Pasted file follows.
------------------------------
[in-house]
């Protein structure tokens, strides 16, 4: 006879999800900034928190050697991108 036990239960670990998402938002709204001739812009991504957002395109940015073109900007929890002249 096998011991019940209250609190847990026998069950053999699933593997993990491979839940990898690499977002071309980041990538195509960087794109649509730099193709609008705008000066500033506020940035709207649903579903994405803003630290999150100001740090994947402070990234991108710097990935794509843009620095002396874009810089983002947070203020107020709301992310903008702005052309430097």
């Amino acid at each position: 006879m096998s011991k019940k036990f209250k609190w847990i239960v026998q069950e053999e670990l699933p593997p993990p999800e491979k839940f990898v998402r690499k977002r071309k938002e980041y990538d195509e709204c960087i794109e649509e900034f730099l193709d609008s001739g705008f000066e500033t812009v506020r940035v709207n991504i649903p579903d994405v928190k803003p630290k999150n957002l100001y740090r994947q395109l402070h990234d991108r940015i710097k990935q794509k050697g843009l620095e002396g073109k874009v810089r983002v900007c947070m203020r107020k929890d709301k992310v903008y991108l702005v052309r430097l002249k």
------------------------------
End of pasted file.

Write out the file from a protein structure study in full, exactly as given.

[in-house]
């Protein structure tokens, strides 16, 4: 006879999800900034928190050697991108 036990239960670990998402938002709204001739812009991504957002395109940015073109900007929890002249 096998011991019940209250609190847990026998069950053999699933593997993990491979839940990898690499977002071309980041990538195509960087794109649509730099193709609008705008000066500033506020940035709207649903579903994405803003630290999150100001740090994947402070990234991108710097990935794509843009620095002396874009810089983002947070203020107020709301992310903008702005052309430097």
């Amino acid at each position: 006879m096998s011991k019940k036990f209250k609190w847990i239960v026998q069950e053999e670990l699933p593997p993990p999800e491979k839940f990898v998402r690499k977002r071309k938002e980041y990538d195509e709204c960087i794109e649509e900034f730099l193709d609008s001739g705008f000066e500033t812009v506020r940035v709207n991504i649903p579903d994405v928190k803003p630290k999150n957002l100001y740090r994947q395109l402070h990234d991108r940015i710097k990935q794509k050697g843009l620095e002396g073109k874009v810089r983002v900007c947070m203020r107020k929890d709301k992310v903008y991108l702005v052309r430097l002249k």